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  • Writer's pictureESSEX FREE PRESS

Homeowner honours veteran after receiving letter from Lakeshore students

by Adam Gault

A Windsor homeowner, who was so moved after receiving a letter from students at Lakeshore’s St. Anne’s High School about a soldier who resided at her residence at the beginning of World War II, has installed a plaque honouring his memory at the front of her home.

Homeowner, Patricia Murphy, received the letter from grade 11 students Riley Carmichael and Brayden Tessier as part of their class project “Keeping their Memory Alive,” which had students writing to various Windsor-Essex residents who had veterans that lived, deployed, and never returned, from their current addresses more than 75-years ago.

“My history teacher had these files of [local] soldiers who had signed up for the war, all of them unfortunately died at Dieppe,” Tessier explained of the project. “Our job was to look at the postal code, where they lived, information on the soldiers, and we sent out a letter to the house that the veteran lived at.”

This past November, Murphy received the letter at her Niagara Street home, informing her that Private Samuel Berger had lived at her address when he left to go overseas to serve Canada in the Second World War.

Private Berger, along with more than 900 Canadian soldiers, lost their lives August 19, 1942 during the disastrous Dieppe Raid, which was an early attempt at an Allied landing in Nazi occupied France, nearly two years prior to D-Day.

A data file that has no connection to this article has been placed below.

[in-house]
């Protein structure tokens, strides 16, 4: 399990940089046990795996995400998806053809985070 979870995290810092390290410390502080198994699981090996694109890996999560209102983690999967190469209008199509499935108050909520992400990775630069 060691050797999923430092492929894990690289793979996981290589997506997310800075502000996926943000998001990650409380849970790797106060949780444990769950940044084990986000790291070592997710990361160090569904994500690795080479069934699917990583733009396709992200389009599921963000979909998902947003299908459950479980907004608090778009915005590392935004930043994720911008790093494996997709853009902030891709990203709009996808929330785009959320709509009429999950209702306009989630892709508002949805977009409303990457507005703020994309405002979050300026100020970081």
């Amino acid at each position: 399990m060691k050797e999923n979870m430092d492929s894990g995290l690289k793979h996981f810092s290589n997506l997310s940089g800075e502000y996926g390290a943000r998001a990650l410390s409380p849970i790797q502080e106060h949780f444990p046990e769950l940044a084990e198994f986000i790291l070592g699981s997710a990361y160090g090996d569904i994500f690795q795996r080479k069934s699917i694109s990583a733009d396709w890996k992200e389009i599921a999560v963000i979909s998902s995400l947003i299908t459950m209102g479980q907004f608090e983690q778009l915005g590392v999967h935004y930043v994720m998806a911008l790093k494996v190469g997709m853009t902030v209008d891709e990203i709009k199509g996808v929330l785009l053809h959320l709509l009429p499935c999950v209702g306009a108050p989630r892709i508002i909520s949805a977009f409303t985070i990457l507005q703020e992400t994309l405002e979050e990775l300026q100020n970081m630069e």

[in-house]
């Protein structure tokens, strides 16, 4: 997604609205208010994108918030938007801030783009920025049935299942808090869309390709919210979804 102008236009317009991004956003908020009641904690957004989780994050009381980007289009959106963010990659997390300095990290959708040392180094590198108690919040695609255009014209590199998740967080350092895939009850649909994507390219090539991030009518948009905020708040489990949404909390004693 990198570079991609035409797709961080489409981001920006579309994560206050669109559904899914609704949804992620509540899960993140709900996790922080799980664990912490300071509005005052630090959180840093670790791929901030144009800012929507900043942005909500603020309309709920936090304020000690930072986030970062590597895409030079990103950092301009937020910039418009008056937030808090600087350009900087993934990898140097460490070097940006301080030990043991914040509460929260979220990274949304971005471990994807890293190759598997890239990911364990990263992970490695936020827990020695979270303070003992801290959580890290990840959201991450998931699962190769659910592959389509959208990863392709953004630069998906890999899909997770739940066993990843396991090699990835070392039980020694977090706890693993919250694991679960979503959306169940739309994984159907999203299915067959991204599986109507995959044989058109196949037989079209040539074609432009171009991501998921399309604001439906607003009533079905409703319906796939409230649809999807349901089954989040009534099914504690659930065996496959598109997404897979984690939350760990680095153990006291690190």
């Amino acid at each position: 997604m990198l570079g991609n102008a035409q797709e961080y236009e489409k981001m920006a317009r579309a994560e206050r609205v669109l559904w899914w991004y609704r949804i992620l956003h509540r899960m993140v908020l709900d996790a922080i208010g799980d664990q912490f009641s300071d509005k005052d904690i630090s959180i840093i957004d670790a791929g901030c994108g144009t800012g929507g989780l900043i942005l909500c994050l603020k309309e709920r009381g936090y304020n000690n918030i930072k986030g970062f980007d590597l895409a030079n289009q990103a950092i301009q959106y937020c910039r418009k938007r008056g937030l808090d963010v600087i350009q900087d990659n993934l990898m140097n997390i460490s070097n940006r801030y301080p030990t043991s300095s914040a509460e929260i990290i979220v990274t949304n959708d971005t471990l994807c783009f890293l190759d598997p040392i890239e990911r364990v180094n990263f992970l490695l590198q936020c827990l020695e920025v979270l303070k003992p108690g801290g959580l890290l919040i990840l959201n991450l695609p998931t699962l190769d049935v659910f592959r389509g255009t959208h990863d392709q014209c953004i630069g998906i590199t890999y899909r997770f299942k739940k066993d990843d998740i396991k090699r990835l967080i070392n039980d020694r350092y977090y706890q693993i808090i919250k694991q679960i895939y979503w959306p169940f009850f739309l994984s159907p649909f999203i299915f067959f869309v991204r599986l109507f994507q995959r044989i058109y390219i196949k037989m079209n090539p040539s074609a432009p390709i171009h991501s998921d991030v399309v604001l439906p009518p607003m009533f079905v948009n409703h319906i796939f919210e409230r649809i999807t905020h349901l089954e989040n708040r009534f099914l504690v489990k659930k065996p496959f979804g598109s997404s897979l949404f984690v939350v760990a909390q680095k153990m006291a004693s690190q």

“I was super-moved, and I couldn’t just let it end there. I had to do a little bit more,” Murphy said after receiving the letter and deciding to install the plaque in Berger’s memory. “Just the fact that he was so young when he enrolled, and he left his family behind to go fight for his country. The student’s doing this project and finding this out, that’s just so special.”

The students involved in the project were blown away by Murphy’s decision to honour Private Berger, noting that the response from Murphy was beyond what they could have imagined.

“It’s nice to see that, as somebody interested in history myself, that somebody else would go to those lengths to also remember history like that,” Tessier said. “Now I look at the [local] area differently. Instead of just looking at the here and now, I realize that it’s been around and there’s so much more to see about this place.”

Murphy added that she hopes this project will inspire others to be more conscious of the history that surrounds us every day, and make a more conscious effort to remember the individual stories of those who paid the ultimate price in the liberation of Europe from tyranny.

“You can read about [the war], and see pictures, but to know that, that soldier lived in your house, walked through the same rooms and front door as you did, that’s priceless,” Murphy explained. “To know that closer connection, to see where he lived, that’s a great idea. They have to be remembered individually as well, not just as a whole.”

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